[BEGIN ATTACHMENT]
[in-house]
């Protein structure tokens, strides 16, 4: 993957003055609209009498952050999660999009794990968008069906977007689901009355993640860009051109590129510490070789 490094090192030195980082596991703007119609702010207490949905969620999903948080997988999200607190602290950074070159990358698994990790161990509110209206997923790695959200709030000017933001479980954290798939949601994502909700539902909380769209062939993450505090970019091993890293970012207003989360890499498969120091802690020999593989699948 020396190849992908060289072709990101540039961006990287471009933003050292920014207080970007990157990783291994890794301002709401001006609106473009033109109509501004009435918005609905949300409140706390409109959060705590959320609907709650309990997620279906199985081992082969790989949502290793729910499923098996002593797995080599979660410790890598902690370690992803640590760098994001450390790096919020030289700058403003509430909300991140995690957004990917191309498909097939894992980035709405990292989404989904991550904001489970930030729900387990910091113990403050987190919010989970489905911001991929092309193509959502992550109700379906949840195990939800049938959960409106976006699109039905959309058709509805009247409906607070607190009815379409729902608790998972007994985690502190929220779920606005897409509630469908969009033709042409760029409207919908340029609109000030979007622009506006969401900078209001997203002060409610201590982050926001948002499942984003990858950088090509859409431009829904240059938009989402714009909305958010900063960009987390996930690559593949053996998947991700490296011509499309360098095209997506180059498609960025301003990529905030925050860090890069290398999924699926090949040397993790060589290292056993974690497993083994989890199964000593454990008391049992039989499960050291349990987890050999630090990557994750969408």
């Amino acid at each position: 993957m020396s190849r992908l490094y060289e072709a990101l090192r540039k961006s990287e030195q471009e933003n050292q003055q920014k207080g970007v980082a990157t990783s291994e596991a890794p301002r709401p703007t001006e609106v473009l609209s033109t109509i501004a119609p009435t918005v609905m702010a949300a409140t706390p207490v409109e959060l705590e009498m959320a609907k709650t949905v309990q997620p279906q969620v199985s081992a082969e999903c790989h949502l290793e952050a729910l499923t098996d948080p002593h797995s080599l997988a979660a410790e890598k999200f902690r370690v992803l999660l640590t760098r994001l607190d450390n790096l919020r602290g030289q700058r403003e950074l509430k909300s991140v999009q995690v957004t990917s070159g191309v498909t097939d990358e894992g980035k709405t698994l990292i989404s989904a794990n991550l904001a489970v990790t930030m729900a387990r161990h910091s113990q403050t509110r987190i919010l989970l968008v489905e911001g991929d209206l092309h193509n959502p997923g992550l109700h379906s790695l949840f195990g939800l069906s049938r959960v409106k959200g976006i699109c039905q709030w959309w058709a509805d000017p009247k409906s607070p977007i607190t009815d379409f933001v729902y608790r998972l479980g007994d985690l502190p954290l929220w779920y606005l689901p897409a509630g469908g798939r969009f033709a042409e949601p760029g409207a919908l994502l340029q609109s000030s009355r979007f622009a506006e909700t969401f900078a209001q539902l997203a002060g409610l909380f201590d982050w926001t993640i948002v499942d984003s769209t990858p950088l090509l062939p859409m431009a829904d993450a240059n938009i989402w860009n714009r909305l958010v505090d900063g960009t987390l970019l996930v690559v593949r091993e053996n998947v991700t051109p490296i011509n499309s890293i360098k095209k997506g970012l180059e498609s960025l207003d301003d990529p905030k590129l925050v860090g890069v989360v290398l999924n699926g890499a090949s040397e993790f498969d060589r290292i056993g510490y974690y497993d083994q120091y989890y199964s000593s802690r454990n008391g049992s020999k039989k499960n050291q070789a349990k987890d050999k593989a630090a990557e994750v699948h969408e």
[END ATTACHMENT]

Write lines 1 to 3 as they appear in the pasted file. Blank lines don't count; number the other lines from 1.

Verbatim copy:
[in-house]
């Protein structure tokens, strides 16, 4: 993957003055609209009498952050999660999009794990968008069906977007689901009355993640860009051109590129510490070789 490094090192030195980082596991703007119609702010207490949905969620999903948080997988999200607190602290950074070159990358698994990790161990509110209206997923790695959200709030000017933001479980954290798939949601994502909700539902909380769209062939993450505090970019091993890293970012207003989360890499498969120091802690020999593989699948 020396190849992908060289072709990101540039961006990287471009933003050292920014207080970007990157990783291994890794301002709401001006609106473009033109109509501004009435918005609905949300409140706390409109959060705590959320609907709650309990997620279906199985081992082969790989949502290793729910499923098996002593797995080599979660410790890598902690370690992803640590760098994001450390790096919020030289700058403003509430909300991140995690957004990917191309498909097939894992980035709405990292989404989904991550904001489970930030729900387990910091113990403050987190919010989970489905911001991929092309193509959502992550109700379906949840195990939800049938959960409106976006699109039905959309058709509805009247409906607070607190009815379409729902608790998972007994985690502190929220779920606005897409509630469908969009033709042409760029409207919908340029609109000030979007622009506006969401900078209001997203002060409610201590982050926001948002499942984003990858950088090509859409431009829904240059938009989402714009909305958010900063960009987390996930690559593949053996998947991700490296011509499309360098095209997506180059498609960025301003990529905030925050860090890069290398999924699926090949040397993790060589290292056993974690497993083994989890199964000593454990008391049992039989499960050291349990987890050999630090990557994750969408």
């Amino acid at each position: 993957m020396s190849r992908l490094y060289e072709a990101l090192r540039k961006s990287e030195q471009e933003n050292q003055q920014k207080g970007v980082a990157t990783s291994e596991a890794p301002r709401p703007t001006e609106v473009l609209s033109t109509i501004a119609p009435t918005v609905m702010a949300a409140t706390p207490v409109e959060l705590e009498m959320a609907k709650t949905v309990q997620p279906q969620v199985s081992a082969e999903c790989h949502l290793e952050a729910l499923t098996d948080p002593h797995s080599l997988a979660a410790e890598k999200f902690r370690v992803l999660l640590t760098r994001l607190d450390n790096l919020r602290g030289q700058r403003e950074l509430k909300s991140v999009q995690v957004t990917s070159g191309v498909t097939d990358e894992g980035k709405t698994l990292i989404s989904a794990n991550l904001a489970v990790t930030m729900a387990r161990h910091s113990q403050t509110r987190i919010l989970l968008v489905e911001g991929d209206l092309h193509n959502p997923g992550l109700h379906s790695l949840f195990g939800l069906s049938r959960v409106k959200g976006i699109c039905q709030w959309w058709a509805d000017p009247k409906s607070p977007i607190t009815d379409f933001v729902y608790r998972l479980g007994d985690l502190p954290l929220w779920y606005l689901p897409a509630g469908g798939r969009f033709a042409e949601p760029g409207a919908l994502l340029q609109s000030s009355r979007f622009a506006e909700t969401f900078a209001q539902l997203a002060g409610l909380f201590d982050w926001t993640i948002v499942d984003s769209t990858p950088l090509l062939p859409m431009a829904d993450a240059n938009i989402w860009n714009r909305l958010v505090d900063g960009t987390l970019l996930v690559v593949r091993e053996n998947v991700t051109p490296i011509n499309s890293i360098k095209k997506g970012l180059e498609s960025l207003d301003d990529p905030k590129l925050v860090g890069v989360v290398l999924n699926g890499a090949s040397e993790f498969d060589r290292i056993g510490y974690y497993d083994q120091y989890y199964s000593s802690r454990n008391g049992s020999k039989k499960n050291q070789a349990k987890d050999k593989a630090a990557e994750v699948h969408e």